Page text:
Recently I sat down with Katie Pitts from Sleep Wise Consulting to discuss Quiet Time. When toddlers drop their nap, she recommends switching to a daily Quiet Time. Naturally, lots of questions came up about how to enforce an hour per day of independent, quiet playtime. My type-A personality loves the structure and predictability the concept provides, but I’m also a Gentle Parent, and I worry about how to implement things like this positively.
Katie had some great answers, including the idea of Quiet Bins. Quiet Bins only come out at Quiet Time, and they’re rotated out to keep the activities new and exciting. The goal is to select toys that are so engaging, they keep the child busy and negate the issue of any struggling or forcing. As we talked, I realized that this reminded me a lot of the Montessori shelf.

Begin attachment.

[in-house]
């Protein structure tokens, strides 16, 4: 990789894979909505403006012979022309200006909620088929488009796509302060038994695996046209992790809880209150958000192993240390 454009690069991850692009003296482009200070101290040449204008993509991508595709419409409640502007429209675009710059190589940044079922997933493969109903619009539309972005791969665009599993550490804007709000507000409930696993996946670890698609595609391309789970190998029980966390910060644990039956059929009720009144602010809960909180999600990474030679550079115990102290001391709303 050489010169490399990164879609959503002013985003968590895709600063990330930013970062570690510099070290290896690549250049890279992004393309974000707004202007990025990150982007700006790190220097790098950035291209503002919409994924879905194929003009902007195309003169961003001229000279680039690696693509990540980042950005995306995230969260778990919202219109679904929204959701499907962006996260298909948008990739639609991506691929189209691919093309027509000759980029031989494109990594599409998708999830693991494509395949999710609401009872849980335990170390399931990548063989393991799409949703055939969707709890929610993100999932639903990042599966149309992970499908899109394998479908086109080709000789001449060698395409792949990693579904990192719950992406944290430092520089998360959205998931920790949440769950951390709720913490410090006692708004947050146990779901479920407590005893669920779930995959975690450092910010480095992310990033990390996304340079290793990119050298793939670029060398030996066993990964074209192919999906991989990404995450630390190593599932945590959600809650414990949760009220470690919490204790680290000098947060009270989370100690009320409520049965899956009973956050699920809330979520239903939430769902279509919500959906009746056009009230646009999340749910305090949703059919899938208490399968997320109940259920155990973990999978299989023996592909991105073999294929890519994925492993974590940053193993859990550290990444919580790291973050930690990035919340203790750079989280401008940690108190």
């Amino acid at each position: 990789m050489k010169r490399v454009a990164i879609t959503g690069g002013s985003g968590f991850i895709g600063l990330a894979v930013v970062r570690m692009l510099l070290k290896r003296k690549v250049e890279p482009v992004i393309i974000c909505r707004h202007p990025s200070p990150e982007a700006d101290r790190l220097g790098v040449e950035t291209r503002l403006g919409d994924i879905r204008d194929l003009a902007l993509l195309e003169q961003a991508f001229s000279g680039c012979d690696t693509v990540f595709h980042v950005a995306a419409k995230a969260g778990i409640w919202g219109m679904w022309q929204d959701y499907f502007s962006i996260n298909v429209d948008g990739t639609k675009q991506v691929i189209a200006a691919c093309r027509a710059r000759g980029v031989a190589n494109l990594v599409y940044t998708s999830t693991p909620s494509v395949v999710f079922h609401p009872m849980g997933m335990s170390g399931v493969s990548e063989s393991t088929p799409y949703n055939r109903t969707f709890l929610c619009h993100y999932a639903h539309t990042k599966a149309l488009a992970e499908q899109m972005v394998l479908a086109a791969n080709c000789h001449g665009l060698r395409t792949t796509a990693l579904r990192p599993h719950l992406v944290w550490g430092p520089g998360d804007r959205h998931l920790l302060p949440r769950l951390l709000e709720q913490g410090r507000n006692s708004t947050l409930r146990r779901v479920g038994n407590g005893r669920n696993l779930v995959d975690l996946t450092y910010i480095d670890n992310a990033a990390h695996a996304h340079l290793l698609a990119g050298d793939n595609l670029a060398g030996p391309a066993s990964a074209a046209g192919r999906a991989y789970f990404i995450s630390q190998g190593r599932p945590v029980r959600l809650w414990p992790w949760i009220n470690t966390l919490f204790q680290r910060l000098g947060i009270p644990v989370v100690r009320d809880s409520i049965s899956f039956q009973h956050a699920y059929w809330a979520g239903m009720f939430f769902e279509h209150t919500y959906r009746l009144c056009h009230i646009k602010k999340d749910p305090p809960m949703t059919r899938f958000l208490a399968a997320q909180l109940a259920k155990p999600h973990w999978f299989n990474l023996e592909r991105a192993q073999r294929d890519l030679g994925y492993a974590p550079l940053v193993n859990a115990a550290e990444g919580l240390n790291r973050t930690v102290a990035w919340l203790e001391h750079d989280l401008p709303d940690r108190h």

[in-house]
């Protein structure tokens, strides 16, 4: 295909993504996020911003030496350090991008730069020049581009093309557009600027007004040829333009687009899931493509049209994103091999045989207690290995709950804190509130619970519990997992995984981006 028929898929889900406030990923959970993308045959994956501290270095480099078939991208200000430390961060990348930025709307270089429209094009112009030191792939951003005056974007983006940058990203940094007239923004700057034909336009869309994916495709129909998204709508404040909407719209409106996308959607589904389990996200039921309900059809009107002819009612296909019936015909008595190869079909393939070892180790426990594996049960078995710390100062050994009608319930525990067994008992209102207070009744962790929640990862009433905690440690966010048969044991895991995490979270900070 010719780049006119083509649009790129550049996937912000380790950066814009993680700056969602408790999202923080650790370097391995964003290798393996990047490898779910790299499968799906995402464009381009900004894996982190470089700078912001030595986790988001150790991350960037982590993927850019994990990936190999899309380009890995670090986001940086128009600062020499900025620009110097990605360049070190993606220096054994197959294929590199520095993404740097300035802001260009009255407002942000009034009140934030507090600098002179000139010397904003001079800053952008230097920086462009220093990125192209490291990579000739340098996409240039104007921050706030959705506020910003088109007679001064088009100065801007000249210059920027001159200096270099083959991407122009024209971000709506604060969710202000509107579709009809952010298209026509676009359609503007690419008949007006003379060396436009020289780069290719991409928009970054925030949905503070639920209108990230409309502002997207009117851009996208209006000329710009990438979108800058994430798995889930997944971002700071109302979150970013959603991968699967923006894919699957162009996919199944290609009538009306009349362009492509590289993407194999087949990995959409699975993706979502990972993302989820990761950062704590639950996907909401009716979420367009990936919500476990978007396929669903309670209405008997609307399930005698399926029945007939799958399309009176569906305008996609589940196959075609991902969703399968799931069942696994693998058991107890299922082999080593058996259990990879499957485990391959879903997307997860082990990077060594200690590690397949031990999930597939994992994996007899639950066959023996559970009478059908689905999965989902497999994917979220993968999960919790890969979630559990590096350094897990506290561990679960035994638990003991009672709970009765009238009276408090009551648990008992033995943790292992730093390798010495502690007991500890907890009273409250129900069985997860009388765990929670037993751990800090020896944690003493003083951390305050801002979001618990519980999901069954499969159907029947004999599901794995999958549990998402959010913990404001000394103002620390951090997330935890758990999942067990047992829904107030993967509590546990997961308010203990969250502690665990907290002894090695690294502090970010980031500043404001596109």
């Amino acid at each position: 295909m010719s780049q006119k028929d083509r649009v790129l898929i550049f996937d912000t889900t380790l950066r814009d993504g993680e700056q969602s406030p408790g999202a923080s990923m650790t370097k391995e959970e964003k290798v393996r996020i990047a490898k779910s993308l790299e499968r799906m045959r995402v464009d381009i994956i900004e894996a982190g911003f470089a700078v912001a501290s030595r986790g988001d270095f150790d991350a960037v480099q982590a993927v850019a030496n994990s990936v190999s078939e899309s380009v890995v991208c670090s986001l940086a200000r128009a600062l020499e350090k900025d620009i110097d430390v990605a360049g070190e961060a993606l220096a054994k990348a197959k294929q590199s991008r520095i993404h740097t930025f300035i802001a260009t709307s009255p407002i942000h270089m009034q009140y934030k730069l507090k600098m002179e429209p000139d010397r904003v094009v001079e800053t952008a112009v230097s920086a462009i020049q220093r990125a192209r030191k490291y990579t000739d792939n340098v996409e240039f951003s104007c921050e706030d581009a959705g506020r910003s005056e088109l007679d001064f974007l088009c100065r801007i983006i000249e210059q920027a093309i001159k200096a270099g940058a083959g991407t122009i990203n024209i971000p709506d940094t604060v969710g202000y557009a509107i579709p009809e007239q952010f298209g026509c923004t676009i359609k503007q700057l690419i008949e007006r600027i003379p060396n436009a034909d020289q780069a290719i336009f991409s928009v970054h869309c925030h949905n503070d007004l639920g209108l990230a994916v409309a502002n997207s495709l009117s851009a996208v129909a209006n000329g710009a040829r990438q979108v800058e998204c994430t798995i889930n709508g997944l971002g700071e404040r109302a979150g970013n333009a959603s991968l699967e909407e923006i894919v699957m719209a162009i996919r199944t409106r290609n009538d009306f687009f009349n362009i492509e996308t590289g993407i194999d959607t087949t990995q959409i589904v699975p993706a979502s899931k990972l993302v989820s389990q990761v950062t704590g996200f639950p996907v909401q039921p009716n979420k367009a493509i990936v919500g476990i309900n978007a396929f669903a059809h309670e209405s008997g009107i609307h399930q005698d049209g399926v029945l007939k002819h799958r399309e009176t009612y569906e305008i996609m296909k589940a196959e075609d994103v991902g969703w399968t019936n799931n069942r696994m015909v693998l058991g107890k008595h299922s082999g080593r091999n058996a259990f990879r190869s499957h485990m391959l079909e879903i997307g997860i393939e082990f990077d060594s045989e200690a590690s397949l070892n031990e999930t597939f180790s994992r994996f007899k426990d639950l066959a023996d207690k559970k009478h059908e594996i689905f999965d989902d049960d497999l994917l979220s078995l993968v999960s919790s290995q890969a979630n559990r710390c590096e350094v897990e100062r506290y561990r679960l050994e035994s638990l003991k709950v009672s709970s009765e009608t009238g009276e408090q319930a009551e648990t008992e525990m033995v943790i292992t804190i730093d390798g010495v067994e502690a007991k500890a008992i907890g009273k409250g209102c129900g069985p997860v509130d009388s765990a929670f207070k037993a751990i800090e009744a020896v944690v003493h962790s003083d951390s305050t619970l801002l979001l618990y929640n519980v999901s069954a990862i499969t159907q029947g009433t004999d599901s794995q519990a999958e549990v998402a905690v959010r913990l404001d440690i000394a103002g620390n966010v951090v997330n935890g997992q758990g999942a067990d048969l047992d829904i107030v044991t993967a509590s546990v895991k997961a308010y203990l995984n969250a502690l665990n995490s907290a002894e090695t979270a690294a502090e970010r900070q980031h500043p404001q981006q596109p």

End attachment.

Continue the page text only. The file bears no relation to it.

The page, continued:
Every morning, I take a long, hot shower, while Little K runs excitedly to her Montessori shelf. I put a lot of thought into which materials I leave out. They need to be developmentally appropriate and she needs to know how to work with them independently. They should have just the right amount of challenge and need to be rotated out to maintain their novelty. It’s very close to the same concept of Quiet Bins.
I wanted to share what I have in my Quiet Bins! Little K is nearly 3 years old. During Quiet Time she also has access to her bedroom library, which includes a shelf each of Italian Books, Bedtime Stories, and Nonfiction Books.
Bob Books (1-2 per box)
Phonetic Blocks (1 per box)
Tracing Board (lower case letters)
Lock Box Doll House
Letter Construction Set
Lock Box Board
Shape puzzle book